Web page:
I’ve mentioned before that it is the people stories that amaze me about this business. I’ve met parents of dying children who describe themselves as blessed to have met their heroic child; a child who doesn’t question their fate but knows they have a limited life-span and puts every ounce of living into the time they have. I’ve met survivors of illness and injury, including a mother of 2 who was determined to walk up our stairs to her room every night and down again for breakfast, despite having to use a wheelchair at home as she recovers from an injury expected to leave her unable to walk again.
However, this past week, we met an amazing young woman from Russia who had been adopted by a US family just 3 years ago. She was just like any 12 year old girl you may know in your neighbourhood. Having spent time this summer at camp, she was eager to teach my husband how to make smores over the gas fire pit in our back yard and she thrilled at the opportunity to show us the new top she bought her last night here.
What makes her a hero to me is how she doesn’t bat an eyelash at the trials she has survived. Apparently life hasn’t been so good to her in the past – but instead of asking for sympathy or using it as a crutch, she is very proud to tell us about life in the Russian orphanage and how she learned to work hard and do her part to keep the orphanage clean.
You see that’s what makes a hero….the ability to rise above our challenges and keep focused on what is important. Perhaps children are natural at it – more resilient than adults, but I choose to think that we all have the ability to be heroes. And better yet, there are heroes all around us that can help to inspire our own inner hero!
Have you met any heroes lately?
Many of you have asked for the recipe for our famous cherry scones. Well, here you have it directly from Chef Kent’s Kitchen. Let us know how they turn out!
2 cups flour
1/3 cup sugar
2 teaspoon baking powder
1/4 teaspoon salt
1/3 cup chilled butter, cut into pieces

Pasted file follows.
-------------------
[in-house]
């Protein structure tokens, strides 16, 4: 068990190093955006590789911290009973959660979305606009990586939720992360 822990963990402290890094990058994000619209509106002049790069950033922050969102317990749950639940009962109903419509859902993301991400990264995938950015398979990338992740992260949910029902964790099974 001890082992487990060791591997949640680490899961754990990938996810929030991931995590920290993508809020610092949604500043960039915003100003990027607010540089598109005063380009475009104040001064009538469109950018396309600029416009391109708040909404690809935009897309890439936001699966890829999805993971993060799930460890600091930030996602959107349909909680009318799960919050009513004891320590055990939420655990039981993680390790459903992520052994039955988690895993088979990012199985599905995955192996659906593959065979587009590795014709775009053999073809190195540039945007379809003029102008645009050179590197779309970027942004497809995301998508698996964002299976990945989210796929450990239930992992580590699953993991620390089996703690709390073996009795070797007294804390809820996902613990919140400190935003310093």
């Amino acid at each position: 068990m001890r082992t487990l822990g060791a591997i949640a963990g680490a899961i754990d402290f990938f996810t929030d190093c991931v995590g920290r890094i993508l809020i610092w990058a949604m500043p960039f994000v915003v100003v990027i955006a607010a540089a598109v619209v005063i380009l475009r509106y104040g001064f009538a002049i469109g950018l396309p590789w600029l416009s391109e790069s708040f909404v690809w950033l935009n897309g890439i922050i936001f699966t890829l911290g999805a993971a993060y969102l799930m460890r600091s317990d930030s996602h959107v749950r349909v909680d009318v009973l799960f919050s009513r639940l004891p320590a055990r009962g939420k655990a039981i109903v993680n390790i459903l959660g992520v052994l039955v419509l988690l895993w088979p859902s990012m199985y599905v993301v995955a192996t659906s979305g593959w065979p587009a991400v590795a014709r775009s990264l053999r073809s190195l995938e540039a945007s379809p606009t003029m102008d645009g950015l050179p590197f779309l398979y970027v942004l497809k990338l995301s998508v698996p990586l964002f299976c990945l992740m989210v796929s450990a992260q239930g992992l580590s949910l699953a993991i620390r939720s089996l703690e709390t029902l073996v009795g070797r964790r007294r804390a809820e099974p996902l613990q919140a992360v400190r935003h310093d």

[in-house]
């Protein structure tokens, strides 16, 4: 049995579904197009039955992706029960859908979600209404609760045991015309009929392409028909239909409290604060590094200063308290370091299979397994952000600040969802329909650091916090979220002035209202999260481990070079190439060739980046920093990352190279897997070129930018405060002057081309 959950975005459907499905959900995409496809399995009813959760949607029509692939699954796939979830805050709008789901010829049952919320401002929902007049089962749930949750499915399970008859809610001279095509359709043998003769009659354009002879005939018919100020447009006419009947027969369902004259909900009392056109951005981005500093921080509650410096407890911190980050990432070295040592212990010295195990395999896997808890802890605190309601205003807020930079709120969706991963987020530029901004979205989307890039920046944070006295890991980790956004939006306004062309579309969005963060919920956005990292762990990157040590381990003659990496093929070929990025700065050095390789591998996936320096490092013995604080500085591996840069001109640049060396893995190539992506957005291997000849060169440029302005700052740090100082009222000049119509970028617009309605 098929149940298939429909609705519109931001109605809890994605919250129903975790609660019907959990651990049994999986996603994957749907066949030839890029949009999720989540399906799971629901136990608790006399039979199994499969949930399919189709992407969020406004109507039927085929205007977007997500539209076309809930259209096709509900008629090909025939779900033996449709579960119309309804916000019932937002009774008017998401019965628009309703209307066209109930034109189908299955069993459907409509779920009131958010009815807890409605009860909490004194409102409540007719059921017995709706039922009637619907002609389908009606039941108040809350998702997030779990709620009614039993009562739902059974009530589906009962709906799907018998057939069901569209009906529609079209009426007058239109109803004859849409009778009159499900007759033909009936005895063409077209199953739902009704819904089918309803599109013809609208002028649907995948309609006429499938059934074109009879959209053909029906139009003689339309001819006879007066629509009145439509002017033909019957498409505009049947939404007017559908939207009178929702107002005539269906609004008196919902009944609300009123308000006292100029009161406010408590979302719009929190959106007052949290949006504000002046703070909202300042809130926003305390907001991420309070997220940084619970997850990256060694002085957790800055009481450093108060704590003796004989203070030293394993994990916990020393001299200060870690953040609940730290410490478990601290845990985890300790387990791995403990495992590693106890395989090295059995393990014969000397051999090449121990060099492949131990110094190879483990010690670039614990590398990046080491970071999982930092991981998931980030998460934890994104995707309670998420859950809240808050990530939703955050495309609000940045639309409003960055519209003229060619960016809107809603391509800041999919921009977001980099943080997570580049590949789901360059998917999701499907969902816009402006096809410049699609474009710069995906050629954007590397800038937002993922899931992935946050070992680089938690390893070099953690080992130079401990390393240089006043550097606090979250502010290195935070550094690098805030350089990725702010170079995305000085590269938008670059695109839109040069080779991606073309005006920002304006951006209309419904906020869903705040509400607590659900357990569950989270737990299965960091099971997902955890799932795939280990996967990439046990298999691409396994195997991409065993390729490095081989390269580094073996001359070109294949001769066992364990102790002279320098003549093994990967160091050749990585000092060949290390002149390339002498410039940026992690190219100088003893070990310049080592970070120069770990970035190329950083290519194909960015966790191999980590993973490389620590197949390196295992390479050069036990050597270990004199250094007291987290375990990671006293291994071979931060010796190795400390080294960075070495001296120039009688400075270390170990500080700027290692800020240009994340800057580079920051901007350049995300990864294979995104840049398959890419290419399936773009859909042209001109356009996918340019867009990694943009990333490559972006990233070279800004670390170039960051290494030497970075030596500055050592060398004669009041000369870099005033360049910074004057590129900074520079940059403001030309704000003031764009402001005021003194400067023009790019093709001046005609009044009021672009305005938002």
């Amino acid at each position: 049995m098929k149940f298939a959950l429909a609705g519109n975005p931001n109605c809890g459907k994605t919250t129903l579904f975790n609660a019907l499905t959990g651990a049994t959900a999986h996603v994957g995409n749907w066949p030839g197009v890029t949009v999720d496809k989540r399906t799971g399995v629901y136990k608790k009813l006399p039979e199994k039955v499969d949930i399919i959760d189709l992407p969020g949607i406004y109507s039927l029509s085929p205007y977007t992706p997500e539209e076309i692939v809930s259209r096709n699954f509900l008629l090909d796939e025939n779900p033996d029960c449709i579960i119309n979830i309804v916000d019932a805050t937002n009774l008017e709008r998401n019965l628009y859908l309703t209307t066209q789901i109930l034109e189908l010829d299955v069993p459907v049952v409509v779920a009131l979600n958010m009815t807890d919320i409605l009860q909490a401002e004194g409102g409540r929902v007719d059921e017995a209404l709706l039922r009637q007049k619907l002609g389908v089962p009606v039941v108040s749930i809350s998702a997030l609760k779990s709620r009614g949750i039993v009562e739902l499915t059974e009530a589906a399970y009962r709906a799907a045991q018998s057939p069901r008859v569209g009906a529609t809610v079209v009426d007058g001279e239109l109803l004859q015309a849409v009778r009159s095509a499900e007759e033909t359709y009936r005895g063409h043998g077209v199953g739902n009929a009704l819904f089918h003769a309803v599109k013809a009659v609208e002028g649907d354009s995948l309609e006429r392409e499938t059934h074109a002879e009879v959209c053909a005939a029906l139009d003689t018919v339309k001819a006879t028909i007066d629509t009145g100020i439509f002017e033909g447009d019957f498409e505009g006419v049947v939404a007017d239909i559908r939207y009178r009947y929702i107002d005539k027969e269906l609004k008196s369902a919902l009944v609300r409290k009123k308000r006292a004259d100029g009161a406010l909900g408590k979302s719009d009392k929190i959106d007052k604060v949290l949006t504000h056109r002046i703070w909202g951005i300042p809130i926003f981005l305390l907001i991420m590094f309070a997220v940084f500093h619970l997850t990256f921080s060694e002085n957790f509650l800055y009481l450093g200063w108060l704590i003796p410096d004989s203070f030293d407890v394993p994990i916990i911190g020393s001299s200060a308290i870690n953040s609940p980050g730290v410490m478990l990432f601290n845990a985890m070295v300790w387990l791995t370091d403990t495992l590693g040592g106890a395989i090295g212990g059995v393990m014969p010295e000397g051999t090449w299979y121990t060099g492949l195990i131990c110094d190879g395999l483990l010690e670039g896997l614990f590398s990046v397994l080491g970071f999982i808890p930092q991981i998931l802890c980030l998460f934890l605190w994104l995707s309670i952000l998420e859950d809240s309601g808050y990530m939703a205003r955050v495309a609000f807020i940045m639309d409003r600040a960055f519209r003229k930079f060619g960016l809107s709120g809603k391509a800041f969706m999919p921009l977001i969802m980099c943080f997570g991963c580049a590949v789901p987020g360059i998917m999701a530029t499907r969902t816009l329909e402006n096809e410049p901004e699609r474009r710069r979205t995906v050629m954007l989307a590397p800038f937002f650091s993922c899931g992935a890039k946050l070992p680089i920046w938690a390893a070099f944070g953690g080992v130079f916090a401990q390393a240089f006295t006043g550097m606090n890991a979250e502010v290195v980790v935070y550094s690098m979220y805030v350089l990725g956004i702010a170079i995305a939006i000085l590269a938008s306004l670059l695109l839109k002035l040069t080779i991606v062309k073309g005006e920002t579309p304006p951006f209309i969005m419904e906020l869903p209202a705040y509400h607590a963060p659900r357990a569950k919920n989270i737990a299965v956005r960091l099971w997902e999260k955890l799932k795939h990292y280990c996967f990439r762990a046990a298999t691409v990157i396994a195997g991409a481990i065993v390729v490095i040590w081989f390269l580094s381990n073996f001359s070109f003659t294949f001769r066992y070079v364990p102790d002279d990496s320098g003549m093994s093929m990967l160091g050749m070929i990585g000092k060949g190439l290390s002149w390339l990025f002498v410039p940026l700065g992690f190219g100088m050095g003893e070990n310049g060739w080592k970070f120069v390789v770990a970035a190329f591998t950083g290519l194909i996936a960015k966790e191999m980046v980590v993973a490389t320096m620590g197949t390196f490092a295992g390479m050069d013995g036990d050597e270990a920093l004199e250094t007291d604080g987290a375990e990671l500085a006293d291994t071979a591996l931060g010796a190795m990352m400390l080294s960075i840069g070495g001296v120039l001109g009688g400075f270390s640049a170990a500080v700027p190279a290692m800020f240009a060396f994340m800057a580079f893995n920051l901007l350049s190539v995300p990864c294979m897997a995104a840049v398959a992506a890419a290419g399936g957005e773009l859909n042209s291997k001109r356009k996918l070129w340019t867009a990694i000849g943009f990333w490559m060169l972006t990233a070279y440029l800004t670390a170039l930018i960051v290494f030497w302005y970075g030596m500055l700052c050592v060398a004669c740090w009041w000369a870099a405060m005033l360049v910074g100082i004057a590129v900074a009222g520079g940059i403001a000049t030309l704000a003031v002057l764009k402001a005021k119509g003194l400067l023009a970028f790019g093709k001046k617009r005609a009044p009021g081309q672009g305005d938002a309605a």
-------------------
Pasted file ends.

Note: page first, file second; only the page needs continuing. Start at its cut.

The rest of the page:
2/3 cups whipping cream
1 teaspoon vanilla extract
1 teaspoon almond extract
1 cup dried cherries
Egg wash, 1 egg and 1 teaspoon water, beaten
Sugar and sliced almonds, for sprinkling
Preheat oven: 325 degrees F.
Combine flour, sugar, baking powder and salt. Add butter to flour, mix with hands or pastry blender till crumbly. Combine wet ingredients and mix into dry just until moistened. Add cherries. Mixture will be very sticky. Turn onto floured surface and knead 4 to 5 times with floured hands. Cut ball into halves and cut 6 triangles from each half. Brush tops with egg wash. Sprinkle tops with sugar and sliced almonds. Place on greased baking sheet. Bake for 18 to 20 minutes.
Serve with preserves and Devon cream as desired.
Many of the guests at Maria’s B&B have actually never stayed in a B&B before, so I sat down at the dinning table with Maria to ask her about a few B&B do’s and don’ts. Here are some of her tips for those of you new to B&B etiquette.
- Be sure to arrive on time or let the B&B owner know when you might be arriving if outside of the posted check in time. Remember, unlike a hotel, you are staying someone’s home and they likely need to run errands like the rest of us.
- Observe the check out time and try to stick to it. Like tip #1, the owner needs time to get ready for their next guests and while you might be on vacation time, they probably have a tight schedule to get all their chores completed before welcoming their next guests.
- Food allergies? Be sure to let the owner know in advance if you have any special dietary restrictions. Most B&B owners will go to great lengths to accommodate allergies or dietary restrictions but you can’t be sure that substitutes are always kept stocked. It is better to let them know at the time of booking and then confirm on arrival. Letting them know that you are allergic to eggs as your omlette is set in front of you is not a great way to ensure good relations.
- Make yourself at home, but not too at home. B&B owners are proud to have you enjoy their home and are pleased when you make yourself comfortable in the space provided – afterall, that is the benefit of staying in a B&B. However, it can be a fine line between making yourself comfortable and encroaching on their private space. If you aren’t sure – just ask! The owners will let you know what areas are reserved for their personal use.
- Need something – ask. The charm of staying in a B&B is that it is a personal residence. As such, if you find yourself in need of something it is likely the owner has what you need and is happy to lend it to you. But please ask; no one likes to know their kitchen drawers have been rifled through if only to borrow something as innocent as a pair of scissors.
- Introduce yourself. When you see other guests at the B&B, be sure to introduce yourself. I know many of us are a bit shy until we know we have common ground to talk about, but hey…you do! You are both staying at the same B&B. And aren’t interesting conversations wtih other vacationers the reason you choose to stay at a B&B?